In Summary
  • Poor flow of information from the government, airport management and the Ethiopian Airlines raised the tension, with some of the at least 100 family members protesting at having been kept for nearly six hours without any briefing.

  • The situation was tense, with family members demanding to be given the list of the people who were on board. 

Tears, anxiety and anger marked the mood at Four Points by Sheraton Hotel at the Jomo Kenyatta International Airport (JKIA) where the families of those who lost their lives in the Ethiopian Airlines crash on Sunday morning converged.

Poor flow of information from the government, airport management and the Ethiopian Airlines raised the tension, with some of the at least 100 family members protesting at having been kept for nearly six hours without any briefing.

CONFLICTING REPORTS

“The families have been forced to rely on information from social media, which is conflicting. Some indicate that four people survived while others paints a disastrous picture,” said Mr Robert Mutanda, whose brother-in-law was flying from Canada to Kenya via Addis.

At 8pm on Sunday evening, after hours of waiting, the authorities dispersed, without a word. By this time, nearly all families and friends of the victims have left the airport.

Even Kenya Aviation Authority (KAA) workers who had assembled at the command centre at Four Points by Sheraton hotel to assist with the identification process for family and friends also left.

Kenya Red Cross officials who were to offer counselling services to kin and friends had little to do after families dispersed.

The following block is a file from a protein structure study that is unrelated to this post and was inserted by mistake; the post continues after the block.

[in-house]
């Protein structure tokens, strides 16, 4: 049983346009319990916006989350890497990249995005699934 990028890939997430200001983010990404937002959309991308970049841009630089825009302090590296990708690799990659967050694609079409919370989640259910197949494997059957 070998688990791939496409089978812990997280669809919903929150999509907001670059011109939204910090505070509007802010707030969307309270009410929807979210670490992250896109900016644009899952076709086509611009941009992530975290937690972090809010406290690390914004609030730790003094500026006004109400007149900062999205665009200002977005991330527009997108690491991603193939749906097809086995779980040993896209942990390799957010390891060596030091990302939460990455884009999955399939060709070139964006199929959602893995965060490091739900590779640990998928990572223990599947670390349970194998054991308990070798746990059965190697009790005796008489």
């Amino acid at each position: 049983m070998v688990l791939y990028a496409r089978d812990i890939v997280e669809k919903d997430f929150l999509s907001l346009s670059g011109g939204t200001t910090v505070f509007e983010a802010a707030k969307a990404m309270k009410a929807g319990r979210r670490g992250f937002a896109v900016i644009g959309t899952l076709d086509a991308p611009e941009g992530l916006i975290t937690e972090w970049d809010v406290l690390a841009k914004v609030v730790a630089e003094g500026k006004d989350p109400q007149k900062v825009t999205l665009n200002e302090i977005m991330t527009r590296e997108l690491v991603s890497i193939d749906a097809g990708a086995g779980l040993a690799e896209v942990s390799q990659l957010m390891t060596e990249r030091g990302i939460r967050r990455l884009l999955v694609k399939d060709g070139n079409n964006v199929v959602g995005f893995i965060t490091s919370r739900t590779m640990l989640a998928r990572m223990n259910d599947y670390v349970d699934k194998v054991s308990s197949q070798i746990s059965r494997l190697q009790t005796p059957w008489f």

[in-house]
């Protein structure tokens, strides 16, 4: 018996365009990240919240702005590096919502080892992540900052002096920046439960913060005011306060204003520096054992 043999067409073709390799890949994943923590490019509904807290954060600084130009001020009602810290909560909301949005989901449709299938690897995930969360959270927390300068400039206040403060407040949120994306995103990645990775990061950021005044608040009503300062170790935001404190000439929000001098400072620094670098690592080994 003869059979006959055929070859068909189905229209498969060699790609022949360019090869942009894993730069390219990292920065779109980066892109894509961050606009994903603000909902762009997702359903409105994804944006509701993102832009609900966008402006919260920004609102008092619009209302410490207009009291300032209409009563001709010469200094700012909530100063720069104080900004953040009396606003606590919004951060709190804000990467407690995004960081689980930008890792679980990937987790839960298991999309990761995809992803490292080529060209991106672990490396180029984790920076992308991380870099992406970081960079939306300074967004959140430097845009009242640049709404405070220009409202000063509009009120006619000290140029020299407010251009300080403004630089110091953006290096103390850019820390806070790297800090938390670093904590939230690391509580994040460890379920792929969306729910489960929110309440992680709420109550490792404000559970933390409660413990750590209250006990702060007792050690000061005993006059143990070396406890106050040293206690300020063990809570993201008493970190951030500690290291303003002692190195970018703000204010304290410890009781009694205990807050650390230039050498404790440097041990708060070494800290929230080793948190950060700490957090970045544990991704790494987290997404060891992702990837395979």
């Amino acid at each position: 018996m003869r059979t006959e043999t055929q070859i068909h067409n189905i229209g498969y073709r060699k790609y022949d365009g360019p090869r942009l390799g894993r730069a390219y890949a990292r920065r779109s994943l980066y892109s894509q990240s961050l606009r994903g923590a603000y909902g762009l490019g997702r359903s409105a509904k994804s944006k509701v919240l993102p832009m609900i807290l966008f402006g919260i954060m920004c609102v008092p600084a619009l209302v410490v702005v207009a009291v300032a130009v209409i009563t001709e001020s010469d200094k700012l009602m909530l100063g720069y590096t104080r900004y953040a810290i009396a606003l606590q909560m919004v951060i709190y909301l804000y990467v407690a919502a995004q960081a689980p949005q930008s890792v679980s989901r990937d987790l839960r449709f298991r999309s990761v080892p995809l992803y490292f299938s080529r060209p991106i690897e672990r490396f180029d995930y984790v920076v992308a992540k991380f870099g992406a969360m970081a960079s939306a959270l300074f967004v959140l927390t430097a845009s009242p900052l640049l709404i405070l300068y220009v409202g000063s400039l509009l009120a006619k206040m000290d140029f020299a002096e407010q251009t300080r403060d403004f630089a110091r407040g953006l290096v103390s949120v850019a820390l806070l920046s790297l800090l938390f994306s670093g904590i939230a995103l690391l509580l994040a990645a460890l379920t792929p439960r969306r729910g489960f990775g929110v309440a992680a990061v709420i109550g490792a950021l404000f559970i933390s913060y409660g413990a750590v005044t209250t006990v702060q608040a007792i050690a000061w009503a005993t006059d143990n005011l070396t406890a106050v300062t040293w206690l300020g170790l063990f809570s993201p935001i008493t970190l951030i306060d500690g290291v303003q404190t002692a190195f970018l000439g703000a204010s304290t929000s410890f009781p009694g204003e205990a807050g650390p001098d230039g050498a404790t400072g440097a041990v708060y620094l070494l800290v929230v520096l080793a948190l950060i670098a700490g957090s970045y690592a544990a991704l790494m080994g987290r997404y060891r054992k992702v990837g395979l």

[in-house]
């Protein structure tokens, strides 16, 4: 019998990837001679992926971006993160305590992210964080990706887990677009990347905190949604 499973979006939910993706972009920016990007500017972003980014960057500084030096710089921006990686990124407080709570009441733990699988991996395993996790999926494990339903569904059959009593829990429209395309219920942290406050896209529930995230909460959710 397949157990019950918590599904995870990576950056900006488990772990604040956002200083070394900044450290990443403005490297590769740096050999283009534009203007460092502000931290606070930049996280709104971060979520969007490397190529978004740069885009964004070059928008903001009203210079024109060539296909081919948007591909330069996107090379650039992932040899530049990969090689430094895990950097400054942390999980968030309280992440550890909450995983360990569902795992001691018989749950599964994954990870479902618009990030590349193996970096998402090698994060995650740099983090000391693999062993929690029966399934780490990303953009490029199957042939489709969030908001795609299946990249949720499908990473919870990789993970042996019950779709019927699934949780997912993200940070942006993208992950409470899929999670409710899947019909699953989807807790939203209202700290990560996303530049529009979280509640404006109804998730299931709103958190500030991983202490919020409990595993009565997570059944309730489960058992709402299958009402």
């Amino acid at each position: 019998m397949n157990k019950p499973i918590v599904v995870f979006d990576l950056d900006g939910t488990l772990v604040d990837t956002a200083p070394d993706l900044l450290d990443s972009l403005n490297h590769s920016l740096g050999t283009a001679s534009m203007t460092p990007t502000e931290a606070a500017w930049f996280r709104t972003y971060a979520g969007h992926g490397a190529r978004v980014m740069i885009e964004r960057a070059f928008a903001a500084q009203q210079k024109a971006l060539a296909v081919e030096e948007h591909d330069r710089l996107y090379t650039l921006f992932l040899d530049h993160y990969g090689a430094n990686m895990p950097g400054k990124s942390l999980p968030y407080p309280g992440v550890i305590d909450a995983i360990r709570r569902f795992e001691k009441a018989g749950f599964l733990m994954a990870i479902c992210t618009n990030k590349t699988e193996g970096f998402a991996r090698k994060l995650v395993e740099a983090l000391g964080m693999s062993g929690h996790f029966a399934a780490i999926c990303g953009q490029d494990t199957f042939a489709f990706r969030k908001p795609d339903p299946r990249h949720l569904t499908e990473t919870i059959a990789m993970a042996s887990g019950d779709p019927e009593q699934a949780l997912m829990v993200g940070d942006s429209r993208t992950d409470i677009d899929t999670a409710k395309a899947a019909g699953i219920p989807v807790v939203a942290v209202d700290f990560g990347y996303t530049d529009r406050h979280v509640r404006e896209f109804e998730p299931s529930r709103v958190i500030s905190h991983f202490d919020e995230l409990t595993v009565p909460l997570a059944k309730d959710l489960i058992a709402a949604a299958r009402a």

A representative of the Ministry of Transport said that a press briefing will be conducted at 9am on Monday morning.

A distraught Mr Francis Thiong’i was kept in suspense regarding the fate of his daughter, Ms Florence Wangari, 30, a Catholic nun who had called in the morning to inform them that she was travelling on the ill-fated plane.

TORTUROUS WAIT

“Is my daughter dead or alive? We have not received any information from either the government or the airport. It is torturous being left in such suspense by the authorities,” the septuagenarian who had travelled from Nakuru to meet his daughter her, said.

Mr Isaac Lugi was at the airport by 9am, hoping for a reunion with his brother, who was en route from Canada and had contacted their sister minutes before boarding the ill-fated plane.

As anxiety mounted over the accident, Transport CS James Macharia said only Ethiopian Airlines and the Ethiopian government could provide information about the crash.

At a later briefing, he said he could not divulge much since the information was sensitive. 

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